Mail might not be perfect email client, but it's the one most of us use. Fortunately, there are things you can do to make it work better. Here are five of my favorite tricks for making Mail more efficient.
Swap the Find shortcuts
Mail lets you search two ways: through your list of messages ("Where's that note from my lawyer?") and inside the the current message ("Did he say nolo contendere'?"). While there are keyboard shortcuts for both searches, the easy (and standard) Command-F combo is assigned to the less-common search inside the currently selected message, while Command-Option-F is used for the more common search through the message list. Fortunately, you can swap them easily.
To do so, choose Apple > System Preferences, open the Keyboard pane, and click the Shortcuts tab. In the list on the left, click App Shortcuts, and then click the Add (+) button beneath the list on the right.
In the dialog sheet, select Mail from the Application pop-up menu. In the Menu Title field, type Mailbox Search, which is the name of the command in Mail's Edit > Find submenu. Click in the Keyboard Shortcut field, press Command-F, and click Add.
Repeat the procedure for the in-message search shortcut, typing Find... in the Menu Title field and Command-Option-F as the shortcut. (You can type three periods or press Option-semicolon for the ellipsis.)
Back in Mail, these shortcuts will now appear in the Edit > Find submenu.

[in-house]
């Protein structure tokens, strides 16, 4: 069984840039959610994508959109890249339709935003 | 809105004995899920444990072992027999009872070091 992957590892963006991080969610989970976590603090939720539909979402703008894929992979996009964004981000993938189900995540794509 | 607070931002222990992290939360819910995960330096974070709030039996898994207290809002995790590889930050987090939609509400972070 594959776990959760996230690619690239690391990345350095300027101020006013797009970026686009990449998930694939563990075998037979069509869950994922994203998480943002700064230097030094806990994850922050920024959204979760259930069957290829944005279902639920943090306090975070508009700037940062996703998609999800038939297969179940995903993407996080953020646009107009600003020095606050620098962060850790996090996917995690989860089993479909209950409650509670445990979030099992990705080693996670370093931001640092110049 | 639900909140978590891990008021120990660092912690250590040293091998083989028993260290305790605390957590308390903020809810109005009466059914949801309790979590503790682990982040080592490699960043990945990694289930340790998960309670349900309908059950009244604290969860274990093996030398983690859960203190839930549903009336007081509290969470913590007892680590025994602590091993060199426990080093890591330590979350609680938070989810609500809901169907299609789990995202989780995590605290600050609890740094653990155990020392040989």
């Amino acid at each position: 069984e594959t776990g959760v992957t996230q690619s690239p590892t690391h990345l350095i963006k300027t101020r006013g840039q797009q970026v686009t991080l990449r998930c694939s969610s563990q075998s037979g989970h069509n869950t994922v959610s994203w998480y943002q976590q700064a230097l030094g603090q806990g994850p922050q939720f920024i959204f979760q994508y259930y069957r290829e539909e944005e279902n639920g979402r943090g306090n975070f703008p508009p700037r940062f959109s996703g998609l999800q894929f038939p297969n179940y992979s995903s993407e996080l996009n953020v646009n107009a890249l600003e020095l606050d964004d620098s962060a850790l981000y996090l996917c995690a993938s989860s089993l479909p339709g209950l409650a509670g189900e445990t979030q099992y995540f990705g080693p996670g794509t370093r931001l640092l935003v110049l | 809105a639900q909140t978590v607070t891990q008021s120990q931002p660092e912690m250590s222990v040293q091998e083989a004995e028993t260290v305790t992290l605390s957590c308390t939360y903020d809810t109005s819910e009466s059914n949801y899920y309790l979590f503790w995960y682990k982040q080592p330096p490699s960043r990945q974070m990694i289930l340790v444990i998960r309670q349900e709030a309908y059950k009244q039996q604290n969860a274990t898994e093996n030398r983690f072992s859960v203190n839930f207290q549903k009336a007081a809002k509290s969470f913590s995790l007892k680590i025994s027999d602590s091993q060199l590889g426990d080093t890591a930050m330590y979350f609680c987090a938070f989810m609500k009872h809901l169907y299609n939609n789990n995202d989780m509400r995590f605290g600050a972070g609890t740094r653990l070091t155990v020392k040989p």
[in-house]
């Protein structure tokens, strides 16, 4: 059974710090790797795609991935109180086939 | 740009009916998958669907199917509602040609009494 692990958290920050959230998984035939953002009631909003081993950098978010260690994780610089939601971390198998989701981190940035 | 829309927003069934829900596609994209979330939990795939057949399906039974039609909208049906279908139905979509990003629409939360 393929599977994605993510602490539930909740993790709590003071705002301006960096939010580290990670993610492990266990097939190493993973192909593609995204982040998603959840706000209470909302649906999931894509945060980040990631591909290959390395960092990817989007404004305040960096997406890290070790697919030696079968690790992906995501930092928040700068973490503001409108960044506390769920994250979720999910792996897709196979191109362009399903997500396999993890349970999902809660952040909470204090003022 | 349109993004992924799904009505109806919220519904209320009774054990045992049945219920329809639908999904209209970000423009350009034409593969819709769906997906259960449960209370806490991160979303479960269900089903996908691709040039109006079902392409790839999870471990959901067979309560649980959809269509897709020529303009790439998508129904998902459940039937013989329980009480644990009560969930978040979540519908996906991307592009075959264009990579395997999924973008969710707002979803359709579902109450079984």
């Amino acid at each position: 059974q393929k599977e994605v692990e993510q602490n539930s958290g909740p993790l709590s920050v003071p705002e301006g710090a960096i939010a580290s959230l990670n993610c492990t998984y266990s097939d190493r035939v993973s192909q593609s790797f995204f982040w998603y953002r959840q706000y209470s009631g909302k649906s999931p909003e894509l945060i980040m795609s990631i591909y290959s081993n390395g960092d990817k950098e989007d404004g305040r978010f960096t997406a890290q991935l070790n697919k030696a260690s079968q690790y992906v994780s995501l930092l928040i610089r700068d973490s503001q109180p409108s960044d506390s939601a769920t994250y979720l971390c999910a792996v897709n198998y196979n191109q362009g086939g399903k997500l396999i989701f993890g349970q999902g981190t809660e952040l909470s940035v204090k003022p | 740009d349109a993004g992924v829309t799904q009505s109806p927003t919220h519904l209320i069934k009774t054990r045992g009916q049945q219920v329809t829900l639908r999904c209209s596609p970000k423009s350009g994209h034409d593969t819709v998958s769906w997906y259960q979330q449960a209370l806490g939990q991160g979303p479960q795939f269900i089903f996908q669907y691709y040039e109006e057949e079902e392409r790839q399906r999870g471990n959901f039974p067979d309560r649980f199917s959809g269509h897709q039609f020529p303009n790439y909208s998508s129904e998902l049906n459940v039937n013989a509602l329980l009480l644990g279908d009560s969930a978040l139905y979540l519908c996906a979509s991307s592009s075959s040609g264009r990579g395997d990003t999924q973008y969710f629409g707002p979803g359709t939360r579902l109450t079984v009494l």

Customize the Favorites bar
Mail is such a workhorse (or perhaps we are) that many of us just plod ahead with the default setup, never noticing some of the app's customization options. The Favorites bar — the area just beneath the toolbar in the Viewer window — is one of those customizable features. Use its Hide button to close the Mailbox sidebar altogether, and then customize the rest of it to give you access to your most-used sidebar items.
To do so, drag anything from the Mailbox sidebar — a section heading, such as Mailboxes or On My Mac; any mailbox-like category under a heading, such as Flagged or Sent; or a single item such as the red flag or an account in the Sent sub-list — up to the Favorites bar.
If the item you dragged has sub-items in the sidebar, it becomes both a button and a drop-down menu in Favorites bar. Click the button to display all the sub-items in the Message list, or click and hold it for a menu that lets you filter the list. So, for example, if you put Flagged in the bar, clicking it displays all your flagged messages, while selecting Orange from its menu shows only those flagged Orange. If you drag a non-hierarchical item (such as the Orange flag) to the Favorites bar, it behaves as a button only.
Sign up for MIS Asia eNewsletters.